Hiking in the Highlands of Scotland
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West of Stirling

The Central Belt Hills

The hills in the Central belt of Scotland are geologically not part of the highlands but part of the Southern Uplands. These hills are characteristically rounded but rise up straight out of the central belt plain.


Merrick and Galloway hills above morning clouds

Dumfries and Galloway

The southern uplands of Scotland are a range of hills between the Central Belt of Scotland and the border with England. Dumfries and Galloway are the western most hills in this range and also the nicest. The hills have similar characteristics to both the Lake District and the Highlands of Scotland.


The escarpment of Hart Fell's SE ridge

The Moffat Hills

The hills are much smoother and grassier than the hills of Galloway. Few cliffs & outcrops exist on these barren slopes and paths can often be noted by their absence. In spite of these features, the hills command wide open views both north to the central belt and south to the Lake District.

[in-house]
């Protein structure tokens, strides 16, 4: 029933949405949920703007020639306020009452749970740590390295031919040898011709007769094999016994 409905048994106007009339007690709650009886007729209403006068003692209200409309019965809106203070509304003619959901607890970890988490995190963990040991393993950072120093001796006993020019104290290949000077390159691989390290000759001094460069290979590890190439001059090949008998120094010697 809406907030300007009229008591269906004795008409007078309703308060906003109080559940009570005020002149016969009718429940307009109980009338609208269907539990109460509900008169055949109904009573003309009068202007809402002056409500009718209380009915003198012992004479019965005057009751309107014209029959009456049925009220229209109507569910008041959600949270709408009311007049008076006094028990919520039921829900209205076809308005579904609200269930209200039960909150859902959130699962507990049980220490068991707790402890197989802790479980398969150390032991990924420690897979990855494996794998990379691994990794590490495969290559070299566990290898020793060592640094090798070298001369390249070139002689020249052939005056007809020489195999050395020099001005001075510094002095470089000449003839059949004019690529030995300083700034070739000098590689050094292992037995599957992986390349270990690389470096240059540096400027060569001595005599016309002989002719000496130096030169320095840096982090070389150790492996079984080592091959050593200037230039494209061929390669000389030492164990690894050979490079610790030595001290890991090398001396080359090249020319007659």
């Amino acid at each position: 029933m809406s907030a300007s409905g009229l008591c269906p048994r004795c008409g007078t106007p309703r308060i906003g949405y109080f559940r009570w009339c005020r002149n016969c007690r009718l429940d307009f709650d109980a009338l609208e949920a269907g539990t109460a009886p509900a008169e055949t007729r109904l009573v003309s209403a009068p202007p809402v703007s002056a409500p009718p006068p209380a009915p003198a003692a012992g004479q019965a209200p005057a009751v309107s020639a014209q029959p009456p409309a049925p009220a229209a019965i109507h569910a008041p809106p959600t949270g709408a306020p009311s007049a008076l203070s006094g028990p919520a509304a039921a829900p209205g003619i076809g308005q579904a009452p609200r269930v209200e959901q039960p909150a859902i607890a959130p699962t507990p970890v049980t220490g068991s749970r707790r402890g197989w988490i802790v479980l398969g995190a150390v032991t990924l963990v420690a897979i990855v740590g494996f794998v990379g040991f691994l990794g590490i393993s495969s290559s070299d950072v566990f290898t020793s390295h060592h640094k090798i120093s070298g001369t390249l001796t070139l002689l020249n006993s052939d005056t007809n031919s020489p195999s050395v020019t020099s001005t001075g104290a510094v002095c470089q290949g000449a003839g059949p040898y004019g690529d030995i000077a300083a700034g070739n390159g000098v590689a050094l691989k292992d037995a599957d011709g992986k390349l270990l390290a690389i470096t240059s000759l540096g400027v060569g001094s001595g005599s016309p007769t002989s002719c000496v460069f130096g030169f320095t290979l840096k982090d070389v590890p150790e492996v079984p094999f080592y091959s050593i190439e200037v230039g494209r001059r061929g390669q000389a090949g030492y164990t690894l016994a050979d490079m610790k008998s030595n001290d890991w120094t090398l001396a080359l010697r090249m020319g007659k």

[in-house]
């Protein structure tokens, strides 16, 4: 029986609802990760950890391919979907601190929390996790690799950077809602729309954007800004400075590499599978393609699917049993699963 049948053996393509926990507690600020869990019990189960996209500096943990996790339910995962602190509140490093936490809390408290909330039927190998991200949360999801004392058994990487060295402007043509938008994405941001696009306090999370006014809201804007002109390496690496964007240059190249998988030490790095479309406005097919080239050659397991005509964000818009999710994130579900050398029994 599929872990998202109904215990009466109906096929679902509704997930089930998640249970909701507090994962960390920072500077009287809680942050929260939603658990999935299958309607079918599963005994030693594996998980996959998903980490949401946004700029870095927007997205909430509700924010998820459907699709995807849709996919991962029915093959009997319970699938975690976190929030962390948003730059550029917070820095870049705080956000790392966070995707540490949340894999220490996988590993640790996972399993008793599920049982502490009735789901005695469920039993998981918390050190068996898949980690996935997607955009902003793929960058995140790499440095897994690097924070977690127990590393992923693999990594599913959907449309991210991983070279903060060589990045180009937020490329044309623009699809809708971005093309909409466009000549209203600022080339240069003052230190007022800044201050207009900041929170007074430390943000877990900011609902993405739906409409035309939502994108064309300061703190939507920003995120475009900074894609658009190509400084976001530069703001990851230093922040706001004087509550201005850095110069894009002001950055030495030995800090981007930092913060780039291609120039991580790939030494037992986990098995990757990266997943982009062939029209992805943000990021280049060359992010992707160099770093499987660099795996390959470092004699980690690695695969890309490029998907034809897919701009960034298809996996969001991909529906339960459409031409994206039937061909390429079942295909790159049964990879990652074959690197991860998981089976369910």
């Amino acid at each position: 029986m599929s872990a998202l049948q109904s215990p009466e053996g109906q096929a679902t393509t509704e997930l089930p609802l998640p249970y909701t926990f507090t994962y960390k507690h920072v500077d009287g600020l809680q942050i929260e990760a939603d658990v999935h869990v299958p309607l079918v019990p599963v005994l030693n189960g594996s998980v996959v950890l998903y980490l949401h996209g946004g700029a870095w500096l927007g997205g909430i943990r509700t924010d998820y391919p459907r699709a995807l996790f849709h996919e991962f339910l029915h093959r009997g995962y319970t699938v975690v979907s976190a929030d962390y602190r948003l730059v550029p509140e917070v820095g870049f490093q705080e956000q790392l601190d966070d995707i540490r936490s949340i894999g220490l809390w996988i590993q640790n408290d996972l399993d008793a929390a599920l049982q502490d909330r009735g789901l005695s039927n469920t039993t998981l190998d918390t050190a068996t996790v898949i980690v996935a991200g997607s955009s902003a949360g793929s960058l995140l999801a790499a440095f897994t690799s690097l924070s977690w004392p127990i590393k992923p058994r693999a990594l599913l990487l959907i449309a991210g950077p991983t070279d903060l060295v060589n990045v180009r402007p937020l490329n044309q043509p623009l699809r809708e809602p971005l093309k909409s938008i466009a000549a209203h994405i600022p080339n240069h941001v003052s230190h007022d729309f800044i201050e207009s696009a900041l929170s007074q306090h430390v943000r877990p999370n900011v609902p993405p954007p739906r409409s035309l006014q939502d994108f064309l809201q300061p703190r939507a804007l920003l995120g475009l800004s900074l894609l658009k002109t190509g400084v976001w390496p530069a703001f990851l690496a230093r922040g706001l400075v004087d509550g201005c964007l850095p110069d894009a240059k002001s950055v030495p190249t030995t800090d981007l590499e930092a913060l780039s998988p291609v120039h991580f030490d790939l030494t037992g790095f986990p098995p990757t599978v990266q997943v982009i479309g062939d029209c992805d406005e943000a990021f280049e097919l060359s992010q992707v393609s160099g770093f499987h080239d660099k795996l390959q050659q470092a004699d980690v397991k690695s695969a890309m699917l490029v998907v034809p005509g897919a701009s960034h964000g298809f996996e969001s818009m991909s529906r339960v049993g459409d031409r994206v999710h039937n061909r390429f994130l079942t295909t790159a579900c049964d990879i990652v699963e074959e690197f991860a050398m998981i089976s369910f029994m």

Beinn Luibhean (west) and Beinn an Lochain seen from Beinn Chorranach

Loch Lomond and the Arrochar Alps

This area is less than one hour drive from Glasgow and is thus one of the busiest mountain areas in Scotland with it being as busy as the Lake District and Snowdonia


The northern slopes of Ben Cruachan

Crianlarich - Bridge of Orchy & Loch Awe

There's a high density of big mountains here with Ben More and Ben Lui both exceeding 1100m. There are plenty more summits above 1000m including the classic Beinn Dorain and Stob Ghabhar found near Bridge of Orchy.


Meall Garbh and An Stuc seen from the northwest

Killin, Loch Earn & Loch Lyon